The study warns that R&D investments are critical, given the emergence of drug resistance in the malaria parasite and insecticide resistance in the mosquito.
The report "From Pipeline to Product: Malaria R&D Funding Needs Into the Next Decade," projects that malaria R&D will require up to USD 8.3 billion over the next decade (2013-2022) to develop new tools to sustain efforts to combat the disease; the midrange projection calls for investment of about USD 700 million annually.
While currently in retreat, malaria still kills about 660,000 people, mostly young children in Africa, each year.
The report focuses on the P vivax type of malaria, which causes much of the malaria in India and is becoming increasingly resistant to malaria drugs.
While less life-threatening than the P falciparum parasite, P vivax causes severe and relapsing malaria, but the report finds that there is little investment in R&D exclusively to tackle this malaria species.
The report, authored by 'Policy Cures', an independent nonprofit research group, warns of the challenge posed by the Plasmodium vivax species of malaria parasite.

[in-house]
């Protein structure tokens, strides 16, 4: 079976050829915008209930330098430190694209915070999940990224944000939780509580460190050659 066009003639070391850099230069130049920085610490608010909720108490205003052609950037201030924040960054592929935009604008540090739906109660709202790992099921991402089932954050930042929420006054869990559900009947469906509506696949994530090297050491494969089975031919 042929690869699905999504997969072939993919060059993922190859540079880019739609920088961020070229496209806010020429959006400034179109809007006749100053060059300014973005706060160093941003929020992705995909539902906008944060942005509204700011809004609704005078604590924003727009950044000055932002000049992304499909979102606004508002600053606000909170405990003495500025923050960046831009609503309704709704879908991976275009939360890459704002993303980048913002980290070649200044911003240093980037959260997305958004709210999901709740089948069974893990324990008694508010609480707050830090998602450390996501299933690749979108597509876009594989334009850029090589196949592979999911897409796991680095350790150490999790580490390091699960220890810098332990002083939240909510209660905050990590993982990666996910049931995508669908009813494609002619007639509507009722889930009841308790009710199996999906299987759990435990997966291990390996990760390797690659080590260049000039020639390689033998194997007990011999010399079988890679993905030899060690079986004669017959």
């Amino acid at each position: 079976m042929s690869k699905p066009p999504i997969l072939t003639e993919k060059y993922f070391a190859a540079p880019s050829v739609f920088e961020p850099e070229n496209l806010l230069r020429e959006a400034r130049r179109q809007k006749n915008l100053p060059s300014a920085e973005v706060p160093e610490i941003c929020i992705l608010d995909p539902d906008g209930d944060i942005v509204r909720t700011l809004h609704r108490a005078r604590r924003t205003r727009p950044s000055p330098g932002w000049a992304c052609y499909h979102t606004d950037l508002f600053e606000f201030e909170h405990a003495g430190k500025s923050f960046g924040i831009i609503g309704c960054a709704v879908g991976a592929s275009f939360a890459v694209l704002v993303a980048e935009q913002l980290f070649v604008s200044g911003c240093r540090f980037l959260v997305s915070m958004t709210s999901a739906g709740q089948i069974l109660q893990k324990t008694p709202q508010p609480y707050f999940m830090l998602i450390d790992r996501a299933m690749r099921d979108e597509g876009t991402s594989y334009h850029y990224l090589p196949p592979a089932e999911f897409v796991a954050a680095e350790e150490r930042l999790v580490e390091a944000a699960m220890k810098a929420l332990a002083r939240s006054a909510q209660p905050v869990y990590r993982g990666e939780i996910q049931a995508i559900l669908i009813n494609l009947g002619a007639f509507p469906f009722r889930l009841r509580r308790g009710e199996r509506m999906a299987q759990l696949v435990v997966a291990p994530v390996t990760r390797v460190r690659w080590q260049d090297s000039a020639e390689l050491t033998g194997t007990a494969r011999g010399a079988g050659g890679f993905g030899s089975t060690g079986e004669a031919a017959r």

"For both P vivax and P falciparum malaria, we need new, effective, and affordable tools, including drugs, to ensure that we not only clear parasites from the body but also protect against immediate re-infection and ideally help limit transmission," said David Reddy, PhD, CEO of Medicines for Malaria Venture.
"Rapid diagnostics for malaria are also urgently needed to ensure people are receiving the right treatment for their disease," he said.
It accounts for half of malaria cases in South and Southeast Asia and up to 81 percent of the malaria in Latin America, and its relative prevalence may be increasing in some regions.
The report found difficulties in documenting the flow of resources into R&D for P vivax malaria: only five per cent of investments could be identified as exclusively for vivax R&D.
The report notes funding for malaria R&D has grown dramatically in the last two decade, even through the global recession, so the biggest need over the next decade is for sustained momentum with (relatively) modest annual increases.


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